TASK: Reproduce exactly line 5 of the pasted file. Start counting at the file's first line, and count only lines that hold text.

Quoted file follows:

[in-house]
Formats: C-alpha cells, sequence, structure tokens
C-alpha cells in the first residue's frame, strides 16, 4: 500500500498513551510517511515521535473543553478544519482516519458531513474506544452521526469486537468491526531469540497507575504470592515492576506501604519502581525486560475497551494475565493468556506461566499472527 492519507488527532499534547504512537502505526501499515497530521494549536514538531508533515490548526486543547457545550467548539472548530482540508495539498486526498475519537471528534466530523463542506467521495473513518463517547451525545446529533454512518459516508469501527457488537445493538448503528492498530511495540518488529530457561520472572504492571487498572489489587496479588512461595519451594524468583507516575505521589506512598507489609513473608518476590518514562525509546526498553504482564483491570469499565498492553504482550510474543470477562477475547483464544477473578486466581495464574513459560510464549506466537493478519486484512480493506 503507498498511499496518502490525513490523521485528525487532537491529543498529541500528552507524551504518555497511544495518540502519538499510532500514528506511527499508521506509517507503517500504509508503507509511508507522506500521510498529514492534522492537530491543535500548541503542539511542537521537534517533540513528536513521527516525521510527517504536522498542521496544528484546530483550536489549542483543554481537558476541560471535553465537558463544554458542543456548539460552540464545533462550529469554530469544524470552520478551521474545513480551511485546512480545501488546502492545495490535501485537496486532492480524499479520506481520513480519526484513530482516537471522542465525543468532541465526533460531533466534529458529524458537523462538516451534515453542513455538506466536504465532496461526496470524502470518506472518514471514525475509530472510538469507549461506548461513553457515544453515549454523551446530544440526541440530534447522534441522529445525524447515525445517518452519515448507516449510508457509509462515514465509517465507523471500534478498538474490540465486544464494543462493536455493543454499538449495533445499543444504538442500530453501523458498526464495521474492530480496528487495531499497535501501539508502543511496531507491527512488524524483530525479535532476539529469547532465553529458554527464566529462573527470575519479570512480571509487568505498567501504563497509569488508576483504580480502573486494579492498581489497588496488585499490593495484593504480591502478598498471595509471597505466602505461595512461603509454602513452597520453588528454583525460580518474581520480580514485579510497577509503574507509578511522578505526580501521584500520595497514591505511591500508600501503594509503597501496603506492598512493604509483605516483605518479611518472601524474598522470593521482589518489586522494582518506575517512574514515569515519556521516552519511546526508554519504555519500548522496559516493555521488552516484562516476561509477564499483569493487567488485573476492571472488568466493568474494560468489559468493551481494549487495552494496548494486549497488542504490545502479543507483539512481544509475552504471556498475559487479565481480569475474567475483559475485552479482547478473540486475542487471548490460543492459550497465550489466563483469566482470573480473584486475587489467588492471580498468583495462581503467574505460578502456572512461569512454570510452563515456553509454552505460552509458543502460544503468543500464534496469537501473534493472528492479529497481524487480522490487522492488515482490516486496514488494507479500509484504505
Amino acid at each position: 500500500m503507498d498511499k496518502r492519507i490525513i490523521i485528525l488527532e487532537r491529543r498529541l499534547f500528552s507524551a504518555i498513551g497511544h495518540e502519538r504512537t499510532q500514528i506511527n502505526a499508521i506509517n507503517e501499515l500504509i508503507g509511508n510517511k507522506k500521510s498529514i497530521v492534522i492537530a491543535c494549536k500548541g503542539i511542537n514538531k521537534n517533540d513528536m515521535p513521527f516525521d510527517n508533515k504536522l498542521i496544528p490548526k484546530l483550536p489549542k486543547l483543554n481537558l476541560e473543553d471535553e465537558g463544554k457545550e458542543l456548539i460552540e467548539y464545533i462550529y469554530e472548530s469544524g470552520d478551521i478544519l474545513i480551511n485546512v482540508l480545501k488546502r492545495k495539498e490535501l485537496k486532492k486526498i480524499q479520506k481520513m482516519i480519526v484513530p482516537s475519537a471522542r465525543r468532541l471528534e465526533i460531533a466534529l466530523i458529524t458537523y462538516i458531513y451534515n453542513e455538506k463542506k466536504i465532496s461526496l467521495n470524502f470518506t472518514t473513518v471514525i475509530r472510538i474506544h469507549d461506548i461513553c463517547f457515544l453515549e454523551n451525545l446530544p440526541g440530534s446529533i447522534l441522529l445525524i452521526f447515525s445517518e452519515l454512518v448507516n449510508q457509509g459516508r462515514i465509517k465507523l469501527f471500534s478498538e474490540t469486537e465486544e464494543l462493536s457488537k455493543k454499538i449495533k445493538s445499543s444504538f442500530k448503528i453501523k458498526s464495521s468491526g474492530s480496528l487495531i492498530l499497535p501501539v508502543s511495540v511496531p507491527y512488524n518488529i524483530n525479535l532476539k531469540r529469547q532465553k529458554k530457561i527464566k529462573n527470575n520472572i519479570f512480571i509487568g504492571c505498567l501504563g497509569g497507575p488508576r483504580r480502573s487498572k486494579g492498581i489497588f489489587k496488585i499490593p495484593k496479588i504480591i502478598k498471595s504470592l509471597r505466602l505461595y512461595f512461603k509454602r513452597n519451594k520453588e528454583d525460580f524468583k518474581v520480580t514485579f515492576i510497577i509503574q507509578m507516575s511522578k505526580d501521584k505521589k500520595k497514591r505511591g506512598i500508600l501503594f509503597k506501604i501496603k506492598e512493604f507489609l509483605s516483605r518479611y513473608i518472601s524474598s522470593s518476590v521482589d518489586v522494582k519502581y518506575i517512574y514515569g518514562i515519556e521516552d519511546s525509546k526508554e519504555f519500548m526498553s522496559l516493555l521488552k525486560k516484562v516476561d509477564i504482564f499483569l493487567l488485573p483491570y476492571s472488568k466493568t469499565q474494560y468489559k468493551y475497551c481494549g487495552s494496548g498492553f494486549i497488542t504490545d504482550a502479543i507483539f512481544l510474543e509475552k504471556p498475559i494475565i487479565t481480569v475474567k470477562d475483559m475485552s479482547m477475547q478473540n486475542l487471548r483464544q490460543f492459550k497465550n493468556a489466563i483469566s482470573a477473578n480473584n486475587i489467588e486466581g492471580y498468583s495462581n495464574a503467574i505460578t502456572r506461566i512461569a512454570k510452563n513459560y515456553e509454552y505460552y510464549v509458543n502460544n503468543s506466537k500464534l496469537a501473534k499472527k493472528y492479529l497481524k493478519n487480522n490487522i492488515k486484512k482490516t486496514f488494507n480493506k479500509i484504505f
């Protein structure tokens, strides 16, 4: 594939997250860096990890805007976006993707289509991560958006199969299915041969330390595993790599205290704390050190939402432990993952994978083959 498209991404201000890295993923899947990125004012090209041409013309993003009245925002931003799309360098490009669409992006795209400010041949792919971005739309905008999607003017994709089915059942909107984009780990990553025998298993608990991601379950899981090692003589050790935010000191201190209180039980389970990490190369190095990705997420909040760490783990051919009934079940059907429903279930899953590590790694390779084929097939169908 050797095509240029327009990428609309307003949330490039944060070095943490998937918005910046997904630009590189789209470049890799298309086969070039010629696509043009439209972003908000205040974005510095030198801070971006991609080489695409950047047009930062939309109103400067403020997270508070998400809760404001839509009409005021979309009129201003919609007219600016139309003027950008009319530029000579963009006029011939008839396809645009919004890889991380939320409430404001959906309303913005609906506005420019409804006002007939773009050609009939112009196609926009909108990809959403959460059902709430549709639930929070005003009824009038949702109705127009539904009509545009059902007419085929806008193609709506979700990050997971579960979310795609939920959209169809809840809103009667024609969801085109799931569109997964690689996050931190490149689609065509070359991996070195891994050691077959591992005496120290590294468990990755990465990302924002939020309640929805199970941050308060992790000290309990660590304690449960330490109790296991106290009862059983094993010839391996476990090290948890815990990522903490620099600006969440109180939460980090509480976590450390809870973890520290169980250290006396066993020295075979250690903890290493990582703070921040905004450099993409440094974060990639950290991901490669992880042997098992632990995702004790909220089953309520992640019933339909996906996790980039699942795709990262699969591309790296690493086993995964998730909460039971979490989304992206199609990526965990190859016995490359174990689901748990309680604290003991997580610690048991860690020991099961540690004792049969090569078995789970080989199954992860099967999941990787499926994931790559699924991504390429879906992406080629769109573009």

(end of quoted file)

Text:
């Protein structure tokens, strides 16, 4: 594939997250860096990890805007976006993707289509991560958006199969299915041969330390595993790599205290704390050190939402432990993952994978083959 498209991404201000890295993923899947990125004012090209041409013309993003009245925002931003799309360098490009669409992006795209400010041949792919971005739309905008999607003017994709089915059942909107984009780990990553025998298993608990991601379950899981090692003589050790935010000191201190209180039980389970990490190369190095990705997420909040760490783990051919009934079940059907429903279930899953590590790694390779084929097939169908 050797095509240029327009990428609309307003949330490039944060070095943490998937918005910046997904630009590189789209470049890799298309086969070039010629696509043009439209972003908000205040974005510095030198801070971006991609080489695409950047047009930062939309109103400067403020997270508070998400809760404001839509009409005021979309009129201003919609007219600016139309003027950008009319530029000579963009006029011939008839396809645009919004890889991380939320409430404001959906309303913005609906506005420019409804006002007939773009050609009939112009196609926009909108990809959403959460059902709430549709639930929070005003009824009038949702109705127009539904009509545009059902007419085929806008193609709506979700990050997971579960979310795609939920959209169809809840809103009667024609969801085109799931569109997964690689996050931190490149689609065509070359991996070195891994050691077959591992005496120290590294468990990755990465990302924002939020309640929805199970941050308060992790000290309990660590304690449960330490109790296991106290009862059983094993010839391996476990090290948890815990990522903490620099600006969440109180939460980090509480976590450390809870973890520290169980250290006396066993020295075979250690903890290493990582703070921040905004450099993409440094974060990639950290991901490669992880042997098992632990995702004790909220089953309520992640019933339909996906996790980039699942795709990262699969591309790296690493086993995964998730909460039971979490989304992206199609990526965990190859016995490359174990689901748990309680604290003991997580610690048991860690020991099961540690004792049969090569078995789970080989199954992860099967999941990787499926994931790559699924991504390429879906992406080629769109573009």